According to the most comprehensive set of data, almost no diesel cars respect pollution limits, with a quarter producing over six times more than the limit.

Breaking the rules

The report included graphs such as the one picture here. It reveals the bare the difference between emissions in a lab setting, left, and on a track, right, when car engines were run hot

About six months ago, in September 2015, the United States Environmental Protection Agency (EPA) issued a notice of violation of the Clean Air Act to the Volkswagen Group. The notice was issued because Volkswagen had intentionally cheated on the emission tests. The announcement was met with public outroar, and a swarm of legal repercussions which are still in process. But soon after that, another question emerged: is Volkswagen a singular bad apple, or is this a more common practice than we thought?

A study conducted by Adac, Europe’s largest motoring organisation, revealed that diesel cars made by Renault, Nissan, Hyundai, Citroen, Fiat, Volvo and many others also emit more than they should – and more than they declare. The figures were staggering. These weren’t minor breaches, with pollution levels exceeding the allowed ones by 10 or 20 percent – in some cases, cars emitted ten times more than the limit. It became clear fast that this is a much bigger problem than previously thought, and this new analysis confirms those fears.

The new data comes from the Emissions Analytics (EA), a UK-based emissions consultancy agency and one of the biggest in the business. They covered 250 vehicles in more stringently standardised road conditions, finding that just one Euro 5 diesel (the EU standard from 2009) did not exceed the limit. Another seven Euro 6 Diesels (the stricter standard from 2014) fell into the accepted limits. In total, a whopping 242 out of 250 cars emitted more than they should have. Over a quarter emitted six or more times the accepted limit.

Legally illegal

The Range Rover Sport is one of the worst emitters.

Robert Goodwill, a transport minister, said he was “disappointed” by the results and accused manufacturers of “gaming” the testing system. However, in the strictest sense of the law, the producers may have done nothing wrong – it’s the testing system that is flawed.

Several notable universities including the Imperial College London carried out tests in the laboratory, on testing tracks and in real life conditions. They found that the lab tests (which are the current norm for establishing the pollution levels of a car) are nowhere near accurate when it comes to real-life conditions. This is not a case of car producers “fixing” the cars to cheat on the tests, it’s a case of the tests themselves being inaccurate. In other words, lab simulations greatly underestimate the amount of pollution. Ironically, Volkswagen cars fared among the best in the real-life tests.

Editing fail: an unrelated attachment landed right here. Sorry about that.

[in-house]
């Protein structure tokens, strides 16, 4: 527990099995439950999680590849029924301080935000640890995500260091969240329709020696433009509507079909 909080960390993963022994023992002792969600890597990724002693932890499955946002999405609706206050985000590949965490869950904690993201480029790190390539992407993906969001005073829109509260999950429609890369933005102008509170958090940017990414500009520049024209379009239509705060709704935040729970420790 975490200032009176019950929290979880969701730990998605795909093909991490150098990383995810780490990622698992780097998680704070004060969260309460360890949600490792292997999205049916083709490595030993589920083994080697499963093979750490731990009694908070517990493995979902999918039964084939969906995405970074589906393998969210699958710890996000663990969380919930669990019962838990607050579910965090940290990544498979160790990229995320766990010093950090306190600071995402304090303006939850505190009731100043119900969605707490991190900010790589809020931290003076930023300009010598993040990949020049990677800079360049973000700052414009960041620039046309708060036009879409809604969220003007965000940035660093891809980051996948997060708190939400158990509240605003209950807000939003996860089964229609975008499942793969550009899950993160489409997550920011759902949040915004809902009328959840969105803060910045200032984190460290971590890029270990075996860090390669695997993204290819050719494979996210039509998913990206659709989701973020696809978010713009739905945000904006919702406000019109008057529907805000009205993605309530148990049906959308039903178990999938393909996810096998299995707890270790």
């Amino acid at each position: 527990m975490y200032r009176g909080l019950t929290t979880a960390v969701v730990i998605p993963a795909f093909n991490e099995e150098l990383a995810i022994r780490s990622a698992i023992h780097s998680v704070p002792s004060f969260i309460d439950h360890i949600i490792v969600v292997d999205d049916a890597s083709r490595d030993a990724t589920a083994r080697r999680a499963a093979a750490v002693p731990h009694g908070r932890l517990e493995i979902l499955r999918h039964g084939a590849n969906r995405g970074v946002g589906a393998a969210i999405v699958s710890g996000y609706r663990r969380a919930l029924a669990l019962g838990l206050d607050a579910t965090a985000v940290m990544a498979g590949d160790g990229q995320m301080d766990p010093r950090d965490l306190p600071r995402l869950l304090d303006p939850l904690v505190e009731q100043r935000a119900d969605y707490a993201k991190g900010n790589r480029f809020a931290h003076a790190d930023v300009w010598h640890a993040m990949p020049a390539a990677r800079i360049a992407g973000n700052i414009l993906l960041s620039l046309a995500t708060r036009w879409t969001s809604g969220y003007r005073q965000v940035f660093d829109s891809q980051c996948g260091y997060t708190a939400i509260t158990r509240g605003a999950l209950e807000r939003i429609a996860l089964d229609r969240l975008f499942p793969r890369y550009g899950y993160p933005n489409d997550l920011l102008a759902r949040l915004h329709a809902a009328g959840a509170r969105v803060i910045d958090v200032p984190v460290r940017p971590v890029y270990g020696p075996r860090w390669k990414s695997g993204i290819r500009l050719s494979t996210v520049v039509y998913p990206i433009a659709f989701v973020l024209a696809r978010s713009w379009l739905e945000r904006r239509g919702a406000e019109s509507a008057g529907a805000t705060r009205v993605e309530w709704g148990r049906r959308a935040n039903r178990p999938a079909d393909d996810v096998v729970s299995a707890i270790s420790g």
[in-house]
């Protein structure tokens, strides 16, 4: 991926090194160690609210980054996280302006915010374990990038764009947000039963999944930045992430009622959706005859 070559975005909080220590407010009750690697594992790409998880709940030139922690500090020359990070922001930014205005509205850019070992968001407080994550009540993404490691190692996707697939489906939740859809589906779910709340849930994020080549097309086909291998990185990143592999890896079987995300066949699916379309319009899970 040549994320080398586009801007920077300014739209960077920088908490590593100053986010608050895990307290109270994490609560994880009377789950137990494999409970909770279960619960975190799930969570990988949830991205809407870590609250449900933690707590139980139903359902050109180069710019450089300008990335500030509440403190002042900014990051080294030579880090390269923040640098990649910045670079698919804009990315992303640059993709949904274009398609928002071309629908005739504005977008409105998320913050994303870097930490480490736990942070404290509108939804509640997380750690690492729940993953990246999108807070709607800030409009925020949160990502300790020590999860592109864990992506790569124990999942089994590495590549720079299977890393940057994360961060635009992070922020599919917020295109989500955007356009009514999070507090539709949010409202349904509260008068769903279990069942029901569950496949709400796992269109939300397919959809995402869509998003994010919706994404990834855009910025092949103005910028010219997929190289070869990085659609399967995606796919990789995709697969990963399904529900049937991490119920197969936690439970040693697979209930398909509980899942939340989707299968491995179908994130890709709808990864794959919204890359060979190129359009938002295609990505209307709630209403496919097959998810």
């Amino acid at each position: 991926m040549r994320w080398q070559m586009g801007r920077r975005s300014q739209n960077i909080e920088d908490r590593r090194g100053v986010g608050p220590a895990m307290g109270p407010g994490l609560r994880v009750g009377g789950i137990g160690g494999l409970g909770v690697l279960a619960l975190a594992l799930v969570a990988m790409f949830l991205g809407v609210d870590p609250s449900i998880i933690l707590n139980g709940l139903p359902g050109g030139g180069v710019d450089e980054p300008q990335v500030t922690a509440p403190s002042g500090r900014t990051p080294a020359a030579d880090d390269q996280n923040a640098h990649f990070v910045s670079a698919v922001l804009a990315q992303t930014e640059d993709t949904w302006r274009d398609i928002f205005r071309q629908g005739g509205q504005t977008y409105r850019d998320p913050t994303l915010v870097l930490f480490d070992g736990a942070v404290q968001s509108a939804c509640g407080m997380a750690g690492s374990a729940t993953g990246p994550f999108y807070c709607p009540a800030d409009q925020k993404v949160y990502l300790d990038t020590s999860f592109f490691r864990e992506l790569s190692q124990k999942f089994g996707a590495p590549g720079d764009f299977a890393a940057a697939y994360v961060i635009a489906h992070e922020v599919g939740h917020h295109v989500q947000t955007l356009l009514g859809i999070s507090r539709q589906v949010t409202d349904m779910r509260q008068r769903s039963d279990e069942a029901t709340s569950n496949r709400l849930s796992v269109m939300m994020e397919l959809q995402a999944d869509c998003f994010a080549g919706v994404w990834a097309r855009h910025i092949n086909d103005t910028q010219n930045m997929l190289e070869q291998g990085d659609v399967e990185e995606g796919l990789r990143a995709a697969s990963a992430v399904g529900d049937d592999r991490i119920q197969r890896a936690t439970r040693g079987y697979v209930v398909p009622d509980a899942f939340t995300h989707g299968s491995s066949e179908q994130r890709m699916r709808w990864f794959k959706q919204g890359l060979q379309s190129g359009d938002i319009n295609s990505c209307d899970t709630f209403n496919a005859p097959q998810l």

Naturally, the involved organizations tried to downplay these results, with the Society of Motor Manufacturers and Traders stating that the difference between lab and real world tests were ‘well known’. Sure, this may be the case in the academic world or for the car industry but for the general public (and I’d bet some policy makers as well) these differences are certainly not ‘well known’. The emission limit is set for real-life conditions, so if the differences are indeed known, then the system should be changed to reflect these real conditions.

EA also highlights another trend: some car manufacturers are actively trying to reduce their emissions while others are simply trying to pass tests.

“There is a growing worry about air pollution, but while some car manufacturers have been more proactive, others have done only the minimum,” said Nick Molden, the CEO of EA. “The point is diesels can be clean.”

More emissions, shorter lives

Photo by Jensbn~commonswiki.

It’s well documented that diesel emissions cause a number of health conditions and lead to overall shorter life expectancies. Urbanized areas like London, New York or Shanghai have experienced a significant reduction in air quality, a reduction that can be at least partially attributed to cars. According to The Guardian, the British government estimates this pollution is responsible for 23,500 premature deaths a year. The government already lost a supreme court challenge in 2015 over the adequacy of its plans to tackle the crisis and is uncertain about its future strategy.

Over the last few months, it has become evident that at least in the Western World, this problem is at a much greater magnitude than previously thought. When Adac published their analysis last year, things seemed pretty dire. At the time, Reinhard Kolke, head of test and technical affairs at Adac’s state-of-the-art test centre in Bavaria, told the Guardian:

“If all cars complied with [the official EU NOx limit], we would have solved all the worst health effects. Every consumer has the right to expect all manufacturers to do this. But still there are these gross emitters.”

Now, as more and more studies are revealed on the matter, it’s looking even worse. We need a unified strategy to ensure that car producers are respecting emission limits but that seems nowhere in sight. As mentioned above, several universities and research groups are working closely with producers, so the data is probably there – we just need to do something useful with it.

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